Biochemical Evidence

There has been a variety of evidence found biochemically to give evidence that glycosomes are present in cells. In the organelle that is assumed to be a glycosome, numerous proteins are found. These include glycogen synthase, phosphorylase, and branching and debranching enzymes for glycogen. All of these are

  1. ^ a b c d e f g Rybicka, Kielan (June 1996). "Glycosomes- the organelles of glycogen metabolism". Tissue and Cell 28 (3): 253–265.  
  2. ^ a b c d Parsons M (2004). "Glycosomes: parasites and the divergence of peroxisomal purpose". Mol Microbiol 53 (3): 717–24.  
  3. ^ Flaspohler, J.A.; Rickoll, W.L.; Beverley, S.M.; Parsons, M. (1997). "Functional identification of a Leishmania gene related to peroxin 2 reveals common ancestry of glycosomes and peroxisomes". Mol. Cell. Biol 17 (3): 1093–1101.  
  4. ^ Elaine, N; Jon Mallat, P B W (2008). Human Anatomy. San Francisco: Benjamin Cummings (Pearson). p. 697. 
  5. ^ a b c Parsons, Marilyn; Furuya, T.; Pal, S.; Kessler, P. (June 2001). "Biogenesis and function of peroxisomes and glycosomes". Molecular and Biochemical Parasitology 115 (1): 19–28.  
  6. ^ White, J (1 July 1999). "Platelet glycosomes". Platelets (Edinburgh) 10 (4): 242–6.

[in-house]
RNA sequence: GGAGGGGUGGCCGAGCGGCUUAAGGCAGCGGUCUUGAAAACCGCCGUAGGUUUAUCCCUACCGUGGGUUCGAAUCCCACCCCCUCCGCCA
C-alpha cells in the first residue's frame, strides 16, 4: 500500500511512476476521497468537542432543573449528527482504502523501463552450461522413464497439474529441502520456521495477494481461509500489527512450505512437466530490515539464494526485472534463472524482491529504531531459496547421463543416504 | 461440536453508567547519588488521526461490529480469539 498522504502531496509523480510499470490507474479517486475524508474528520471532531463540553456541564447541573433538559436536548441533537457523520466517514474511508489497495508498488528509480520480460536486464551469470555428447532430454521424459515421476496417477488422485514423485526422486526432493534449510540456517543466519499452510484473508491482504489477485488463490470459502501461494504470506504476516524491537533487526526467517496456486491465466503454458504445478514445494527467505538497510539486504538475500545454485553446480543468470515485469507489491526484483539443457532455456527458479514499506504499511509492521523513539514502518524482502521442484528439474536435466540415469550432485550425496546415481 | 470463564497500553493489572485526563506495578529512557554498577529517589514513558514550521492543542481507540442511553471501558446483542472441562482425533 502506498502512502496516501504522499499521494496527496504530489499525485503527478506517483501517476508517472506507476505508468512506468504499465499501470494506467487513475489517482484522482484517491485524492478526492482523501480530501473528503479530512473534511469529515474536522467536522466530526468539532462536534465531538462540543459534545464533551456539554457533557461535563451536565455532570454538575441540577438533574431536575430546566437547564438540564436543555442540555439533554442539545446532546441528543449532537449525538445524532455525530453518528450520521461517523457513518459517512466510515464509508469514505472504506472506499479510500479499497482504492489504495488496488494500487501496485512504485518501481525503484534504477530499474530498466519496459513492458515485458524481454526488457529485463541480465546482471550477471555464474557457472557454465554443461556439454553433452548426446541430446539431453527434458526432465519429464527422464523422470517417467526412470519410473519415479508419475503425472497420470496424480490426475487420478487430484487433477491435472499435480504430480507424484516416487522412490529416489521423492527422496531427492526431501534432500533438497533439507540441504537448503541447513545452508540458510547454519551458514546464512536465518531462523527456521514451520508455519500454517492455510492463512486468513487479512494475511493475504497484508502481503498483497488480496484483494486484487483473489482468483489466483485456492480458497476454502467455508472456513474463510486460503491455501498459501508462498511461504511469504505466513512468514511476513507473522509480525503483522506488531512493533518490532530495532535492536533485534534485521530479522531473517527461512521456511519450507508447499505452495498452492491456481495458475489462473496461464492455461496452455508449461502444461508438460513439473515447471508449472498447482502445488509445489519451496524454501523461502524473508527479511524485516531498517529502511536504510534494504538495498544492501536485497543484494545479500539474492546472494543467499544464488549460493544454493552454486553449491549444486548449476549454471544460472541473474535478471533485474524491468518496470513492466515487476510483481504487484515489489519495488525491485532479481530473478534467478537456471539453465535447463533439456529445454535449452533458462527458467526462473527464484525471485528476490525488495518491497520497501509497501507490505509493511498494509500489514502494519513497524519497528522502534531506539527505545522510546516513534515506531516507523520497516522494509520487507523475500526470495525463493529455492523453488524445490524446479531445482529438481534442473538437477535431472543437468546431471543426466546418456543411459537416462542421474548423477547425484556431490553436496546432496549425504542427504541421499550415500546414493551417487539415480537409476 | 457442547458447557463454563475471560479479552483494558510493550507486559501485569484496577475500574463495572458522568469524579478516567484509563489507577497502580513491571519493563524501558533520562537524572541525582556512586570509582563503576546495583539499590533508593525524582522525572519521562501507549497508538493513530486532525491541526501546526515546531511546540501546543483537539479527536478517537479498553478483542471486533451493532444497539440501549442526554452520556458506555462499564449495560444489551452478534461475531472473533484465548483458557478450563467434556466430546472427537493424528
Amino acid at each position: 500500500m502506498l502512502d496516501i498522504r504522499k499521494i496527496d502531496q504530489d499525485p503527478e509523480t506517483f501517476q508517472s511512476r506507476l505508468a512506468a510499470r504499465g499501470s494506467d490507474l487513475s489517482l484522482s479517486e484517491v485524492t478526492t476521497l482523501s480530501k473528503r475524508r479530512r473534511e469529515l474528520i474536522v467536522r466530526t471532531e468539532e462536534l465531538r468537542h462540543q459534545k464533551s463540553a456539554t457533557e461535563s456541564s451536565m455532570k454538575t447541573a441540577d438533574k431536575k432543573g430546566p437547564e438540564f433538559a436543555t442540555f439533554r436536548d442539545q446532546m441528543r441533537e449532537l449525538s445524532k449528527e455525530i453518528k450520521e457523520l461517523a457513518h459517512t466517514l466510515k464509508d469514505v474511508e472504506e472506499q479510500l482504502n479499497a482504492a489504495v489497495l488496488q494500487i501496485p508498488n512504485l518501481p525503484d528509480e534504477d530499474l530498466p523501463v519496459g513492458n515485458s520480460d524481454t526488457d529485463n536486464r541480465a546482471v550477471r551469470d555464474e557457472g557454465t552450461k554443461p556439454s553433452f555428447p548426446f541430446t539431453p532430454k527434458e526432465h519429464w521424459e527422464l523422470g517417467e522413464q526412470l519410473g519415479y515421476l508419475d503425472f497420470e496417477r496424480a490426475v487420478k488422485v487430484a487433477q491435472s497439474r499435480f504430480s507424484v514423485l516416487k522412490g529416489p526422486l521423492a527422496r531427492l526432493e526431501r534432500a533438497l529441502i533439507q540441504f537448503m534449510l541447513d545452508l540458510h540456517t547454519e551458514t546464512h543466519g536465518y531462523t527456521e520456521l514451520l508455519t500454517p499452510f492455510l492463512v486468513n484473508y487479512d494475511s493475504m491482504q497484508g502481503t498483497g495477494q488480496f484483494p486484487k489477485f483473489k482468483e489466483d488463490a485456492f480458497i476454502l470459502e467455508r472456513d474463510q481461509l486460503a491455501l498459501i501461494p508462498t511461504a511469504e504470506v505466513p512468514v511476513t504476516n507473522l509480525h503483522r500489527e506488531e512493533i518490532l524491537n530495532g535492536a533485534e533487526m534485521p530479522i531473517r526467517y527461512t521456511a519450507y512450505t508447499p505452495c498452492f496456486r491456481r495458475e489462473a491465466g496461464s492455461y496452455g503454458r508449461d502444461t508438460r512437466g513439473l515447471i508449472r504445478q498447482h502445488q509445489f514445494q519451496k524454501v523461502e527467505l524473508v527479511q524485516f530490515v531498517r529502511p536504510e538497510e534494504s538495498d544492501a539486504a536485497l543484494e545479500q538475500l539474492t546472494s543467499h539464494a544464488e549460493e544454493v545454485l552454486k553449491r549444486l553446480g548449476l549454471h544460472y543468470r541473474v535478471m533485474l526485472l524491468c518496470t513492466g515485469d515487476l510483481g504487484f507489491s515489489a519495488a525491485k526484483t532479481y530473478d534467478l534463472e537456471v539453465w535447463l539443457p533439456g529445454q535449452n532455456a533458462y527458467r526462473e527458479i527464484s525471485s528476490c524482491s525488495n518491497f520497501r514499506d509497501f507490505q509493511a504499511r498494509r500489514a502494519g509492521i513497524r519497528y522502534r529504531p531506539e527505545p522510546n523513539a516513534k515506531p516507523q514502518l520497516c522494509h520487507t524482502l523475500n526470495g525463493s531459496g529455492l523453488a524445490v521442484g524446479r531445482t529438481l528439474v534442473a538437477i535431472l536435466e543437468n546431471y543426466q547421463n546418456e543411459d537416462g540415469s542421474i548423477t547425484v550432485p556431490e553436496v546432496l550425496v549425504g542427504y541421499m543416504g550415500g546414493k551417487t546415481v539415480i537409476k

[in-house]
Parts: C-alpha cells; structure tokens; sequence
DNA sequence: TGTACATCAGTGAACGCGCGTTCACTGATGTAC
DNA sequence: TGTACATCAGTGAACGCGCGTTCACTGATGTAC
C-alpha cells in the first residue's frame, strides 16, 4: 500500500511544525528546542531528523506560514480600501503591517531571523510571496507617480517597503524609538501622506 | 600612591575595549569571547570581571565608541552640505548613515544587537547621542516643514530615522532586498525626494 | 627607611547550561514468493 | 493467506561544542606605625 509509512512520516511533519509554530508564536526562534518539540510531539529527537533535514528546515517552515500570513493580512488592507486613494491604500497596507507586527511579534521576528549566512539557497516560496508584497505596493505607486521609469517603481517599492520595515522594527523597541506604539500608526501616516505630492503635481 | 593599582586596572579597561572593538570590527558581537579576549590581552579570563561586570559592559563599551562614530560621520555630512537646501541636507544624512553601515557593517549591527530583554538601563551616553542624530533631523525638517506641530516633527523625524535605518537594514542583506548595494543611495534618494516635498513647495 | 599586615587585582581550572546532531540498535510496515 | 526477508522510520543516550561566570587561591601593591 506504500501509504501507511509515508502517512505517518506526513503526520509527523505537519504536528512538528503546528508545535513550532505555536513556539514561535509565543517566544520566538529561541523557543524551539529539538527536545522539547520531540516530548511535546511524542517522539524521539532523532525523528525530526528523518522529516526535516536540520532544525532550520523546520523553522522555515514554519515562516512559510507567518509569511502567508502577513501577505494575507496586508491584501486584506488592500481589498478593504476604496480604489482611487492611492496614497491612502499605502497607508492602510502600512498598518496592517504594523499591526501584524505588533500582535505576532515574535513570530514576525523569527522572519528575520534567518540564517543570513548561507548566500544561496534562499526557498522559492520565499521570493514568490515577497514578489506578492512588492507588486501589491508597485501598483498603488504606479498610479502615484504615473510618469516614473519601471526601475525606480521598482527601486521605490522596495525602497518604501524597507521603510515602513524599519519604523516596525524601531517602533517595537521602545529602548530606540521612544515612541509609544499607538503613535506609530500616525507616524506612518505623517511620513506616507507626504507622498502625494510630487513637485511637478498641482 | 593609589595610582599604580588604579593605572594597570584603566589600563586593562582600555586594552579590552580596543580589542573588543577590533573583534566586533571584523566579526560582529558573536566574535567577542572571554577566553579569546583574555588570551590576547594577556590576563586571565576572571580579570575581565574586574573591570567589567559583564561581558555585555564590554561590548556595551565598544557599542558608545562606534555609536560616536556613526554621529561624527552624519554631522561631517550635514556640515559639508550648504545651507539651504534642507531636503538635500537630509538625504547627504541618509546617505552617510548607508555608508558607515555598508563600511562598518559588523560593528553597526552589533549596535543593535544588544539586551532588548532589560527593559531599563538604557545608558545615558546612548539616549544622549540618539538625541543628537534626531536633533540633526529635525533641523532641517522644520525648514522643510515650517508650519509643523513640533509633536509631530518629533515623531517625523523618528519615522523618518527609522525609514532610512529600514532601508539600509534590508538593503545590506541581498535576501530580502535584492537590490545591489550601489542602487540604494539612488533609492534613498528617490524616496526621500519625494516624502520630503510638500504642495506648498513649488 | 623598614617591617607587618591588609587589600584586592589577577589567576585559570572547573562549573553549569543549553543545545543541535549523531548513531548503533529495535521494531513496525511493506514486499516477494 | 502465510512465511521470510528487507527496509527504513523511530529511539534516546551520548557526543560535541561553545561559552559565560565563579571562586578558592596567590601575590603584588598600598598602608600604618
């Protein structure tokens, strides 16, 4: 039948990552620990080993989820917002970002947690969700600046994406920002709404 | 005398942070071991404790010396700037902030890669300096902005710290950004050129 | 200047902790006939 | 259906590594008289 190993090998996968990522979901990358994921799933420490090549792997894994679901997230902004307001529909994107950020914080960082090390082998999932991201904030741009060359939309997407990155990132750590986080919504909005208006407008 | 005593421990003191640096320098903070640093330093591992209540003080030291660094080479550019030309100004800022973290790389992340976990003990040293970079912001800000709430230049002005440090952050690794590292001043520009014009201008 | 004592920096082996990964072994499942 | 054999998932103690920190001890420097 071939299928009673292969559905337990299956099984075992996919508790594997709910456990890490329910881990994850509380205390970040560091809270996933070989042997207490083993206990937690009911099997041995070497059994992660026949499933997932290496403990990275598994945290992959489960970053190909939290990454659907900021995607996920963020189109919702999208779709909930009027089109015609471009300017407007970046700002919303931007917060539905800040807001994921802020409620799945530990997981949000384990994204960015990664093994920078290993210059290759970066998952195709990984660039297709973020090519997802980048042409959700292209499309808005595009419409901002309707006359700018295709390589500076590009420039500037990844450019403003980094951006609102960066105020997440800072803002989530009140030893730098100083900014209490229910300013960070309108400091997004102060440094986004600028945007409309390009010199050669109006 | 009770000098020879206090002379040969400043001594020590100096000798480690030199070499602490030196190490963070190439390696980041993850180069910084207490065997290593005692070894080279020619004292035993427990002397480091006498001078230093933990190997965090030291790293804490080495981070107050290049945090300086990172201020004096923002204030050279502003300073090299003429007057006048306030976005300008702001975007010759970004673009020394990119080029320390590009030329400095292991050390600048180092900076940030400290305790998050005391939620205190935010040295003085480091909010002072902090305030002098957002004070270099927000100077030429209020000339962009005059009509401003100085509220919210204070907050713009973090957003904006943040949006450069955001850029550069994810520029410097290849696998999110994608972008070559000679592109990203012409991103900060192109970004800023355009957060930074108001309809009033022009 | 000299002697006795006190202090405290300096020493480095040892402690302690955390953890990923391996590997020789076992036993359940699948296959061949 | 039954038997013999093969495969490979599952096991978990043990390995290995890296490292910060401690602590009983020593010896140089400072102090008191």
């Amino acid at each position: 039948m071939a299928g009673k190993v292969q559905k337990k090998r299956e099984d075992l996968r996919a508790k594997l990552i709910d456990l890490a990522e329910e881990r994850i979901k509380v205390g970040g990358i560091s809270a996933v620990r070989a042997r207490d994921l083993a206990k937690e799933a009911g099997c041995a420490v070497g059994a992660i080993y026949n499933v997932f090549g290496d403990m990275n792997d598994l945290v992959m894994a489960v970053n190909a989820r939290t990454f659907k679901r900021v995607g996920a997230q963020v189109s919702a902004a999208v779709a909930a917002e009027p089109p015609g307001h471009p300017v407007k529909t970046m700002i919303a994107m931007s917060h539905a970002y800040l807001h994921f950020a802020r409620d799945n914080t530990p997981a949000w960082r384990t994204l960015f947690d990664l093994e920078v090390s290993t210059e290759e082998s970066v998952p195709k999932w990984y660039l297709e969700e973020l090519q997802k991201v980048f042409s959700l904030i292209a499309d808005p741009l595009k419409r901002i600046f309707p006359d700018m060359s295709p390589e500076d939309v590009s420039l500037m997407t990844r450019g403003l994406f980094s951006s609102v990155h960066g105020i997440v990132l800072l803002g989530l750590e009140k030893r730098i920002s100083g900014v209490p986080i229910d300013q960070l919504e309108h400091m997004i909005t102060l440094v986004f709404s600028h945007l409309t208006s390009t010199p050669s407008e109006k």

7. ^ Galland, Nathalie; de Walque, Voncken, Verlinde, Michels (May 2010). "An internal sequence targets Trypanosoma brucei triosephosphate isomerase to glycosomes". Molecular and Biochemical Parasitology 171 (1): 45–49.  

References

By taking advantage of the pores in the membrane of the glycosome, a drug can enter the organelle and be used to kill the trypanosoma brucei

[7] Unlike peroxisomes, for most of the trypanosomes their glycosomes are needed for them to be able to survive. Because of this need for the glycosome, it has been suggested as a possible drug target to find a

Potential Drug Target

The glycosomes are the most divergent of the different types of organelles stemming from peroxisomes, especially as seen in the genome.[2]

Peroxisome Origin

[1] Desmoglcosomes are not free in the cytosol but rather are with other organelles or structures in the cell. These structures relate to the other organelles mentioned such as the myofibrils, mitochondria, and endoplasmic reticulum. This accounts for why desmoglycosomes are found in

Desmoglycosomes

Lyoglycosomes are glycosomes that are free in the cytosol of the cell. These types of glycosomes are affected by acid. They tend to be less electron dense than the other type of glycosome. Lyoglycosomes also are usually found in chains in the cytosol. Because the lyoglycosomes are not bound to tissue, it is possible to extract these glycosomes with water that is boiling.[1]

Lyoglycosomes

There are two types of glycosomes that are found in cells exhibiting these specialized organelles. These two groups are lyoglycosomes and desmoglycosomes. They differ in their association with other organelles in the cell, along with their relative abundance. Studies have shown that healthy cells have more lyoglycosomes while starved cells have more desmoglycosomes.

Types

[1]